National Statement by H.E. Ms Maite Nkoana-Mashabane, Minister of International Relations and Cooperation of the Republic of South Africa, on the occasion of the “International Conference on Nuclear Security” of the International Atomic Energy Agency (IAEA), Vienna, 01 July 2013
Mr President, on behalf of the South African delegation, I wish to congratulate you on your election as President of this International Conference on Nuclear Security. Please be assured of South Africa’s support for the success of this Conference.
Allow me to thank Director General Yukiya Amano for hosting the first multilateral conference on nuclear security which will afford all International Atomic Energy Agency (IAEA) Member States the opportunity to engage on this important subject, and contribute to an outcome that will pave the way to strengthening global nuclear security.
As we meet here we are conscious of the fact that we share a common vision of a world free of weapons of mass destruction, and in particular nuclear weapons. We are aware of the fact that we cannot strengthen global nuclear security as long as nuclear weapons exist. Progress is therefore required on nuclear disarmament in line with international commitments that we have all undertaken, especially in the context of the Nuclear Non-Proliferation Treaty.
This International Conference therefore takes place within this overall framework of our common objectives and commitment to nuclear disarmament and nuclear non-proliferation.
We believe that this should be our shared vision.
Whilst nuclear security remains the responsibility of each Member State, South Africa welcomes the progress made to strengthen nuclear security at the international level through the important work of the IAEA. Our gathering today in this Conference is itself an affirmation of the international coordination role of the Agency.
South Africa has worked with the IAEA to strengthen nuclear security within our borders. This includes training, as well as support for the establishment of a Nuclear Security Support Centre. The IAEA also provided specific assistance to South Africa in this regard during the hosting of the 2010 FIFA World Cup.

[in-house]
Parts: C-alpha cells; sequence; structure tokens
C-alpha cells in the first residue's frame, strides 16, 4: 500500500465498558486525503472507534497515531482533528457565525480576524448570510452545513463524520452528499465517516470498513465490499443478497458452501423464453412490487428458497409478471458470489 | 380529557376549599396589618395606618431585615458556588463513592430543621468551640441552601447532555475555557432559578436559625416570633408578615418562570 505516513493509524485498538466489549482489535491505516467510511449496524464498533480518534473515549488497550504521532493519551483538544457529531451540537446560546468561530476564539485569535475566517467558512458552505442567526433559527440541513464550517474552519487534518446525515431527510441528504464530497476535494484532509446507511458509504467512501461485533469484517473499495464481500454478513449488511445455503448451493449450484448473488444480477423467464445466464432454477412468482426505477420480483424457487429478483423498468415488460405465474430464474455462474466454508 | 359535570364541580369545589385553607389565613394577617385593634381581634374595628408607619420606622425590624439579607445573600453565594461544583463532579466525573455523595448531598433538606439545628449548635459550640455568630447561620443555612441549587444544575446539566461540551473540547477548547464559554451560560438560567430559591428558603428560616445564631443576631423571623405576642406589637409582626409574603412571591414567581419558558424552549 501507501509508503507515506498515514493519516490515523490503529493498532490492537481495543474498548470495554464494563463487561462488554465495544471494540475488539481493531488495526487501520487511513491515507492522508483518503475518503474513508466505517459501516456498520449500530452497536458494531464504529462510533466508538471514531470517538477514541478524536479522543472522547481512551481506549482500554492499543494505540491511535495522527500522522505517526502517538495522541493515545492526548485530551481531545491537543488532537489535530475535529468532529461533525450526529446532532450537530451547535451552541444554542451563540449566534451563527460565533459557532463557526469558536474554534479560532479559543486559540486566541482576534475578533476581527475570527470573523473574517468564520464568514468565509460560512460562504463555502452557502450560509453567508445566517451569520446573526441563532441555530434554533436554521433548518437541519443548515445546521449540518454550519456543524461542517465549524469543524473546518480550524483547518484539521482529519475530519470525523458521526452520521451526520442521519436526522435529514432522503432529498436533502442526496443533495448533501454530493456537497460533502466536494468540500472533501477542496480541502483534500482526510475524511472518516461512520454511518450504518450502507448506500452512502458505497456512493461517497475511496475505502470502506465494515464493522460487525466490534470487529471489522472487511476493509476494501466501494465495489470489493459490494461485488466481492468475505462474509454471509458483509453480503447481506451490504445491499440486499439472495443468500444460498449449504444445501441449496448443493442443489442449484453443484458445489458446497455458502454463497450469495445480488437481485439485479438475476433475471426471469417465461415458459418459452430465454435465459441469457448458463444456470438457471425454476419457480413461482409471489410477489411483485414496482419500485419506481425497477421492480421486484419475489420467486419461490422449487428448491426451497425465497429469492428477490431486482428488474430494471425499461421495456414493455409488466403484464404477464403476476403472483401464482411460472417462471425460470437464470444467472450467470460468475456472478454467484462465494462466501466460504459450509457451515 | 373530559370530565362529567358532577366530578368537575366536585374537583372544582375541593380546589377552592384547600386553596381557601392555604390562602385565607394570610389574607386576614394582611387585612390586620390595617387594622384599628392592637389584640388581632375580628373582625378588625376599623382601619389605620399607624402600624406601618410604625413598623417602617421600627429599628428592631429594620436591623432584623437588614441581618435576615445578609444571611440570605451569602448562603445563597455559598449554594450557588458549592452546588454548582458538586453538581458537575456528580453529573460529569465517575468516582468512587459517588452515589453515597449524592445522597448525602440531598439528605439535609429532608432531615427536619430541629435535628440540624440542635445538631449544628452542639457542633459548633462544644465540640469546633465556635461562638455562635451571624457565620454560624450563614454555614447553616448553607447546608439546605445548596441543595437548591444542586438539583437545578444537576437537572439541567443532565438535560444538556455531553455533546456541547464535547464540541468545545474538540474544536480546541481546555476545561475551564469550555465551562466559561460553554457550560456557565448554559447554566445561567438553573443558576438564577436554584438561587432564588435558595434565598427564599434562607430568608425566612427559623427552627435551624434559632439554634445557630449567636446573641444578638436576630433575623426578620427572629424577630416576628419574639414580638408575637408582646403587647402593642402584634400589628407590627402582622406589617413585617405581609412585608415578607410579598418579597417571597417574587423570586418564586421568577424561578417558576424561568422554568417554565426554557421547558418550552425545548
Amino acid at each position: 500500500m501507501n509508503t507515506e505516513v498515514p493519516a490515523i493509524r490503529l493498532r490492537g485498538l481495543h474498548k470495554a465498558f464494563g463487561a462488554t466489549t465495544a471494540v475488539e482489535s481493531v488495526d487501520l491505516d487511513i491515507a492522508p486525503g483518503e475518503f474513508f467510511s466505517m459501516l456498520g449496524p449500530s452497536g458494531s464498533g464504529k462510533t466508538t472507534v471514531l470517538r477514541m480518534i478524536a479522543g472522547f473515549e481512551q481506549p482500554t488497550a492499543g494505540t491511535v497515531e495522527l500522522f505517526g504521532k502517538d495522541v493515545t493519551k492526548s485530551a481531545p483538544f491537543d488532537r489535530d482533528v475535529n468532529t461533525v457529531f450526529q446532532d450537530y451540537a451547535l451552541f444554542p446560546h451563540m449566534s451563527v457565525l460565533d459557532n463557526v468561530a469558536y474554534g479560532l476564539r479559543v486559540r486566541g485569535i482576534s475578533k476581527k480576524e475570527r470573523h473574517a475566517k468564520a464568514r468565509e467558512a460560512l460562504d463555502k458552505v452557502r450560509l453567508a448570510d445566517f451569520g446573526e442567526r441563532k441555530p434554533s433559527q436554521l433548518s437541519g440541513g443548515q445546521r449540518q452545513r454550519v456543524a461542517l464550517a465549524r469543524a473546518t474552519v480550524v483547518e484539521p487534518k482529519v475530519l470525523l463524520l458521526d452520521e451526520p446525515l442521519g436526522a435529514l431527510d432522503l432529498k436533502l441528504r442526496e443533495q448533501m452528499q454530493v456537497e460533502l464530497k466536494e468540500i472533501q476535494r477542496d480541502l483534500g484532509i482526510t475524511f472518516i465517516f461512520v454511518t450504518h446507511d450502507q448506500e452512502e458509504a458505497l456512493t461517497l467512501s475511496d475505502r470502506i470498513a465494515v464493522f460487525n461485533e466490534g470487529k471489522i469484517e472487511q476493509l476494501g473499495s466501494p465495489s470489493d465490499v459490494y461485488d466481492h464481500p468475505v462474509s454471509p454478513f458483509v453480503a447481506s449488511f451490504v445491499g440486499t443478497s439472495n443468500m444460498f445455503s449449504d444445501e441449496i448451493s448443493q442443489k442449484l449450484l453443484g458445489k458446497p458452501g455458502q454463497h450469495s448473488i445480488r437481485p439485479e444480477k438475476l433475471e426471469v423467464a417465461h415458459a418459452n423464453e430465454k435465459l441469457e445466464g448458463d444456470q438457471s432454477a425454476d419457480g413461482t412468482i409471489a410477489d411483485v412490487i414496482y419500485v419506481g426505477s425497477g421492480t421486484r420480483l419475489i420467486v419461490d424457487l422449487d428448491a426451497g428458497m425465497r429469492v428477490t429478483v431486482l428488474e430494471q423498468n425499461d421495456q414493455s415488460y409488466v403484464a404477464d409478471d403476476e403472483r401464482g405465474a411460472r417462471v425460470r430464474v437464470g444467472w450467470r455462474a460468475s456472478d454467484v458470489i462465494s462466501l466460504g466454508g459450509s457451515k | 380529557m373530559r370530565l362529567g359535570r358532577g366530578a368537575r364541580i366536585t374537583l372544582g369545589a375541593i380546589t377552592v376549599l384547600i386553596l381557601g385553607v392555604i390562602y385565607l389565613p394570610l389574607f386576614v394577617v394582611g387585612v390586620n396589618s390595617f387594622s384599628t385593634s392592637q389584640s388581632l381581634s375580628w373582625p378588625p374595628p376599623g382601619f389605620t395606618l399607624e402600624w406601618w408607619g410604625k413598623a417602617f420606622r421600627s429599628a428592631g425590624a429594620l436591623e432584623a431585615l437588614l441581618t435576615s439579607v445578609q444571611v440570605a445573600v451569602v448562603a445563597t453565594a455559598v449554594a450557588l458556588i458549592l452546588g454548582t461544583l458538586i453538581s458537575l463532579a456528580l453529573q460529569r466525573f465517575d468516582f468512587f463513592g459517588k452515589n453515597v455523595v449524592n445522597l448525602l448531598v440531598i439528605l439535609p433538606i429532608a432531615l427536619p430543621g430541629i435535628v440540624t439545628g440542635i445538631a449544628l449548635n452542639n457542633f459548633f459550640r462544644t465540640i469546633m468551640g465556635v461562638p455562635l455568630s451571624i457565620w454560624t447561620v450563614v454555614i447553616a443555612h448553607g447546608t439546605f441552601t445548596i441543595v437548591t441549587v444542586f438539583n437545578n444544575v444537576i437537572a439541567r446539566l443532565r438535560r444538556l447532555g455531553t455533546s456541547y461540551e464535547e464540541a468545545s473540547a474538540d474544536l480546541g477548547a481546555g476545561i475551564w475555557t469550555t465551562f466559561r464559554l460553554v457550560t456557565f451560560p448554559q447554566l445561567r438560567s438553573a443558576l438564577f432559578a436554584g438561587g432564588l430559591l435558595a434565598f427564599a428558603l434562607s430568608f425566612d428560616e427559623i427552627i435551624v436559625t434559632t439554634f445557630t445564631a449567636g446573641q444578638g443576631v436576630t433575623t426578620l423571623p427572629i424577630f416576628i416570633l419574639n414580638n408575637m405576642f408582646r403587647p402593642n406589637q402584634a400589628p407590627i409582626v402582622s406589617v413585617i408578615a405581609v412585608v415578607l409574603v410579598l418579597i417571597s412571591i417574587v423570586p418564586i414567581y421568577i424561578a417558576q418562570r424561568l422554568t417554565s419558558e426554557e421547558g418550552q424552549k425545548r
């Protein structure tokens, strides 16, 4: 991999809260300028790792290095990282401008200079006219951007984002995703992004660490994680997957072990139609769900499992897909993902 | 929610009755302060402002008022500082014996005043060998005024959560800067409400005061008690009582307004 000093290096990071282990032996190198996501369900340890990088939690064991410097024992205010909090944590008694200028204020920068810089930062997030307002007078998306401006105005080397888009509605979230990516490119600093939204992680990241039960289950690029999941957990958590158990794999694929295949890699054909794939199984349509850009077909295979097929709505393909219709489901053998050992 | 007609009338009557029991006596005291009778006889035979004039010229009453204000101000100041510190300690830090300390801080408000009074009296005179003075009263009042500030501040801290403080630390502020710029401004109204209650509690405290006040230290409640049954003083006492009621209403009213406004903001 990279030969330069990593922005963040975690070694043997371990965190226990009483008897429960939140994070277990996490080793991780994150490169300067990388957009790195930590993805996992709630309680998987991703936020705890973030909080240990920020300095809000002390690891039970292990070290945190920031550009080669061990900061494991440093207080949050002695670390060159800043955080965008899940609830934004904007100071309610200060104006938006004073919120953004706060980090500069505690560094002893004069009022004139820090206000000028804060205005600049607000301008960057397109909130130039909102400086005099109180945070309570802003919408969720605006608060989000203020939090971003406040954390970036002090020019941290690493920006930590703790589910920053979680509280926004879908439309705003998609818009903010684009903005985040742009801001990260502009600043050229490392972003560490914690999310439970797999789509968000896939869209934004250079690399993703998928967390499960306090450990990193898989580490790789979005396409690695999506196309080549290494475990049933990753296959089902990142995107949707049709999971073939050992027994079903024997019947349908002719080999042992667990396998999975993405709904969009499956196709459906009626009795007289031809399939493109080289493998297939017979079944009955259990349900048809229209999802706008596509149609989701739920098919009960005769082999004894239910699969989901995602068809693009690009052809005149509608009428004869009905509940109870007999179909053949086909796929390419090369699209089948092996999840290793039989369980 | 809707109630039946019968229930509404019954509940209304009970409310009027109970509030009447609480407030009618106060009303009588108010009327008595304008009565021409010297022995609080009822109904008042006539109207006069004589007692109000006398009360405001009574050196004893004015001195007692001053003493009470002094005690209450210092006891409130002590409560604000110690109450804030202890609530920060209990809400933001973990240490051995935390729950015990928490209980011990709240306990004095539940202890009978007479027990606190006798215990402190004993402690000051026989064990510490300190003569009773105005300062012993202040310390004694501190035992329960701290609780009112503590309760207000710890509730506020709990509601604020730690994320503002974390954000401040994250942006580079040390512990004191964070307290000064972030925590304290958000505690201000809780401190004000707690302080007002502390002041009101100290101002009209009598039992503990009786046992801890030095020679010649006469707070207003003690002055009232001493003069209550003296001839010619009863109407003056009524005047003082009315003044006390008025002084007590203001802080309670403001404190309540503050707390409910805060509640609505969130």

Allow me to recall South African President, H.E. Jacob Zuma’s statement when addressing the Washington Nuclear Security Summit held in April 2010, in which he expressed concern about the existence of networks dealing in the illicit transfer of nuclear related technology that could be used in the manufacture of weapons of mass destruction. The experience with this network, where South Africa was the first, among many affected countries, to successfully prosecute suspects, suggests that there is room for improvement regarding international cooperation and national legislation and enforcement machineries in all countries.
The Agency’s illicit trafficking database provides us with useful information, and we should commit ourselves to support this valuable instrument by providing the information that the Agency requires.
South Africa, like the majority of Member States, attaches great importance to the benefits derived from the peaceful uses of nuclear energy. Nuclear energy provides not only for the expanded opportunity to generate power needed for our development. We also derive infinite value from its application to health, nutrition and agriculture.
South Africa contributes to these nuclear applications through the supply of medical isotopes. We are now producing medical isotopes on a large scale using low enriched uranium fuel. We converted voluntarily to the use of low enriched uranium. This was a welcome technical achievement in addition to our capability to produce such isotopes using highly enriched uranium (HEU).